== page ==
THE Commission on Audit (COA) has ordered the Gampik Construction and Development Inc., contractor-supplier of decorative lampposts for the cities of Cebu and Mandaue, to refund P24.57 million in partial payments it has received after the agency disallowed the 2006 transaction in audit.
In a resolution issued last January 27, COA chairman Michael G. Aguinaldo and Commissioners Jose A. Fabia and Roland C. Pondoc denied Gampik’s motion for reconsideration which sought reversal of COA’s December 29, 2016 decision.
The assailed decision did not only affirm the notices of disallowance amounting to P13.335 million for Cebu City and P11.234 million for Mandaue City, it even increased the amounts to P23.97 million and P19.98 million, respectively.
The COA also referred its case records to the Office of the Ombudsman for investigation and, if warranted, pushed for the indictment of those involved for violations of procurement laws.
Gampik, represented by its chairman of the Board of Directors Gerardo Surla, objected to the 2016 audit ruling on the ground that there was no proof that the approved budget for the lampposts contract (ABC) was bloated as it cited that then Public Works Secretary Hermogenes Ebdane Jr. approved the alternative mode of procurement as well as the contract budget.
The firm insisted that there was insufficient factual and legal basis to compel it to refund the partial payments.
The COA Commission Proper stood its ground, noting that its Technical Services Office has verified the fair market cost of the lampposts through local suppliers and online vendors.
The commission likewise said there was no basis to do away with the required public bidding since conditions did not warrant a resort to a negotiated procurement.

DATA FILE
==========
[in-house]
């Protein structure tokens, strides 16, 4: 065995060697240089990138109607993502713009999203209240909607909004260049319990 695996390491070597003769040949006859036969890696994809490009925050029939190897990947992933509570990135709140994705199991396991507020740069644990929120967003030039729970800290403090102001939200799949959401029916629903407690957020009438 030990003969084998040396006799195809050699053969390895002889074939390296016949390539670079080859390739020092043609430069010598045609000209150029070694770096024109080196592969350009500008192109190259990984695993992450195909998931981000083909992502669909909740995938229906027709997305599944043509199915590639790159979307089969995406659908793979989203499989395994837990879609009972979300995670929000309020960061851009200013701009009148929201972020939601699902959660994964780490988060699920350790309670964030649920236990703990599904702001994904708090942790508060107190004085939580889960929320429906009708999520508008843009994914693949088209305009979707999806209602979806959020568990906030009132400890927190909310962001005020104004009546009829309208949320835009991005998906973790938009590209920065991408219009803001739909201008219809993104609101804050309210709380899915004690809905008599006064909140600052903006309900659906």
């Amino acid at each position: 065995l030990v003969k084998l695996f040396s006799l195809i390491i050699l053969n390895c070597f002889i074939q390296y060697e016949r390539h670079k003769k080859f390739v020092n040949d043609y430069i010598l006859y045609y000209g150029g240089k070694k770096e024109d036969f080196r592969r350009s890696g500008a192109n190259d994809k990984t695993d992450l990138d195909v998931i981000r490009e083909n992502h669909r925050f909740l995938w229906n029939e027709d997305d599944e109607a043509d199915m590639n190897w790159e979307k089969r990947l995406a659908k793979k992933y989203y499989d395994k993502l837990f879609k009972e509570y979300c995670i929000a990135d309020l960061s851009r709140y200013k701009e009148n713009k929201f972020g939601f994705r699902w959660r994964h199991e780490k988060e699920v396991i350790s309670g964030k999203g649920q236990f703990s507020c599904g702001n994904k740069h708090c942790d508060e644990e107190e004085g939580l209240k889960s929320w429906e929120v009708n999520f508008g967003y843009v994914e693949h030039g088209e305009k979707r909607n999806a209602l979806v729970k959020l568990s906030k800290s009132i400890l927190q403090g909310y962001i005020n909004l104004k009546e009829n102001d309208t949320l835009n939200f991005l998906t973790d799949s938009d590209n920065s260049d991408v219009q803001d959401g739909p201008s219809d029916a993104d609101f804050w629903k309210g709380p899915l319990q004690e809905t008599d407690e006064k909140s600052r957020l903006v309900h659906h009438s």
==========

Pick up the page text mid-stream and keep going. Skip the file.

At the same time, the COA noted that Ebdane distanced himself from the transaction.
“Contrary to the argument of Gampik, Secretary Ebdane… refuted the complainant’s allegation that he approved the recommendation to resort to negotiated procurement even if the required conditions under this mode were not present,” the COA noted.
With the determination that there was no public bidding and the city governments of Cebu and Mandaue ended up being billed higher for the lampposts, the COA said the payments were properly disallowed.
“Movant cannot rely on the principle of quantum merit to escape liability because the above-mentioned contracts were found to be bloated or excessive… thus, illegal. Further, the projects did not undergo public bidding… hence the corresponding contracts were grossly disadvantageous to the government,” it added.
While the commission denied the appeal, only the original disallowances of P13.335 million and P11.234 million were declared “affirmed with finality.”